Princeton celebrates innovations that can benefit society at annual event

Written by
Alaina O'Regan, Office of the Dean for Research
Oct. 18, 2023

Princeton University opened its doors last week to the broader entrepreneurial community to engage with faculty members and their teams whose research provides solutions in technology, energy and the environment, health and more at the annual Celebrate Princeton Innovation event.

 Dean for Research Peter Schiffer at the podium

 Dean for Research Peter Schiffer highlighted Princeton's commitment to serve humanity and the world through research and scholarship. Photo by Tori Repp


This year at the October 12 reception, Princeton's new Dean for Research Peter Schiffer, professor of physics, highlighted the university’s commitment to serving humanity and the world through research and scholarship. “Some of the work we do is immediately translatable to practice, while other research may lead to innovations far in the future, or simply expand our worldview and help us to better understand ourselves and the universe around us,” Schiffer said.

Princeton faculty members were on hand to explain their findings in person with members of the venture capital community, industry, as well as those in the Princeton campus community, sparking new collaborations and ideas. The event, which was held in the Frick Chemistry Laboratory Atrium, is sponsored by the Office of the Dean for Research, including the Office of Technology Licensing and the Office of the Vice Dean for Innovation, as well as by the law firm of Meagher Emanuel Laks Goldberg & Liao, LLP.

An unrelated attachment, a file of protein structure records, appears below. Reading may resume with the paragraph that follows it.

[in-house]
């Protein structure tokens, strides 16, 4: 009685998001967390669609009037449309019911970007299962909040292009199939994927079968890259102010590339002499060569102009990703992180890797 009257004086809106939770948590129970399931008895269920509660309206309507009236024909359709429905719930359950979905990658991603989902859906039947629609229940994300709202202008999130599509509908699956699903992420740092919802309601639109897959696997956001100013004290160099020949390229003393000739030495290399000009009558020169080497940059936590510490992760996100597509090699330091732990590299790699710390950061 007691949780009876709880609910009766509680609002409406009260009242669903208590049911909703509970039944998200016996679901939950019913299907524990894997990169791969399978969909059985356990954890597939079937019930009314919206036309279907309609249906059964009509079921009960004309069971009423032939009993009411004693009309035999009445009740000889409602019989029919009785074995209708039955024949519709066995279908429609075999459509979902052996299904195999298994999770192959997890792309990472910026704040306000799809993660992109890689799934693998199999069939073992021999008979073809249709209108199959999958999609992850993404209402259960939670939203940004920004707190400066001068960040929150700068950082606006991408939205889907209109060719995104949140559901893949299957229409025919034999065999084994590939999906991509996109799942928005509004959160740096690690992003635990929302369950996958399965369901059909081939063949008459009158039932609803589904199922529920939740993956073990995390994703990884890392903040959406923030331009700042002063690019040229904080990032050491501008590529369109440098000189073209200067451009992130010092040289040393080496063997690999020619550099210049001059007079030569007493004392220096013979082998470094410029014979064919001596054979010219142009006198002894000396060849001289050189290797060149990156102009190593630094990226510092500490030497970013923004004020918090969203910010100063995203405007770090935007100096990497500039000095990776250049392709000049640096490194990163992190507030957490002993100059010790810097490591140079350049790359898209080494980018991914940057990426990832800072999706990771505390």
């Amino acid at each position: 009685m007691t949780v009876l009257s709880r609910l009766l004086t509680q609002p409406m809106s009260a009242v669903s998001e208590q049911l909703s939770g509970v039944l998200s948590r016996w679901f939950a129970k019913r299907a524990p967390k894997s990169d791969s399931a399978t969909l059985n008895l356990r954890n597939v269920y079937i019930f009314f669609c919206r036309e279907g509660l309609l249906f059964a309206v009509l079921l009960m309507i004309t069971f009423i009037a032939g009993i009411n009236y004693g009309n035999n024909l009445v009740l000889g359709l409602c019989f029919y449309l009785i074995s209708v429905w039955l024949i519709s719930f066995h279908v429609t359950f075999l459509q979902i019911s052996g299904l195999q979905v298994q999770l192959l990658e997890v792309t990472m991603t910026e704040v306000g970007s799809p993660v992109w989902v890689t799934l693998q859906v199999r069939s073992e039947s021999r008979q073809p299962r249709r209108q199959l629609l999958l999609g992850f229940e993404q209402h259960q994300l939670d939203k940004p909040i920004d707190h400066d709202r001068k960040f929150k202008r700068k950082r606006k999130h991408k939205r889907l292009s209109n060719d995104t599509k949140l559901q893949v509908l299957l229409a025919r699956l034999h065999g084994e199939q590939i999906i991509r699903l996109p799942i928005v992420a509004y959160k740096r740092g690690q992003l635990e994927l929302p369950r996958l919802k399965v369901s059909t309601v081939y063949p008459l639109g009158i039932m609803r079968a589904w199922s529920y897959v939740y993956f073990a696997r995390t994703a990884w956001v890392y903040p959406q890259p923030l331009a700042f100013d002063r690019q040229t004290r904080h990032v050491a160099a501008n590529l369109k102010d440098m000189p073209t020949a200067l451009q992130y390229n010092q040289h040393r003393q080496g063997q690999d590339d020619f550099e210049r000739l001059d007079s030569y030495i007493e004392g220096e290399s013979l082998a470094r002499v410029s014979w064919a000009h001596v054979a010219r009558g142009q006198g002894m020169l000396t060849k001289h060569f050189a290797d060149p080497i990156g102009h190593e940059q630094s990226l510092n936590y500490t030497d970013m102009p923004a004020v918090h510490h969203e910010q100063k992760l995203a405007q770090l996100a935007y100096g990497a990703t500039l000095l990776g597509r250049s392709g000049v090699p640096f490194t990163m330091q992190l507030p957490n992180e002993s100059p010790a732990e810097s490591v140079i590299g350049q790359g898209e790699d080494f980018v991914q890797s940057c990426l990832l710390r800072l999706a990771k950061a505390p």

Provost speaking at the podium.

Provost Jennifer Rexford reflected on how innovation and entrepreneurship connect to Princeton's missions of research, teaching and service. Photo by Tori Repp

Innovation and entrepreneurship are central to the mission of Princeton, said Jen Rexford, Provost and the Gordon Y.S. Wu Professor in Engineering and Professor of Computer Science. “Innovation and entrepreneurship reflect the three main pillars of the university: research, teaching and service,” she said. “Here, in particular, innovation often has an interdisciplinary flavor because we have this incredible, intimate campus full of high quality departments, as well as new and emerging interdisciplinary institutions.”

Princeton’s Vice Dean for Innovation Craig Arnold welcomed the faculty and guests in attendance, emphasizing the importance of opening the conversation to support innovative growth. “We’re celebrating some of the incredible inventions, technologies, and ideas that are generated at Princeton, and the researchers who turn them into products and services that positively impact the world,” he said.

Keynote speaker at the podium.

Keynote speaker Andrew Hsieh, who earned his Ph.D. at Princeton, is the co-founder and CEO of Liminal Insights, a startup company developing lithium-battery evaluation technologies based on discoveries made at Princeton. Photo by Tori Repp.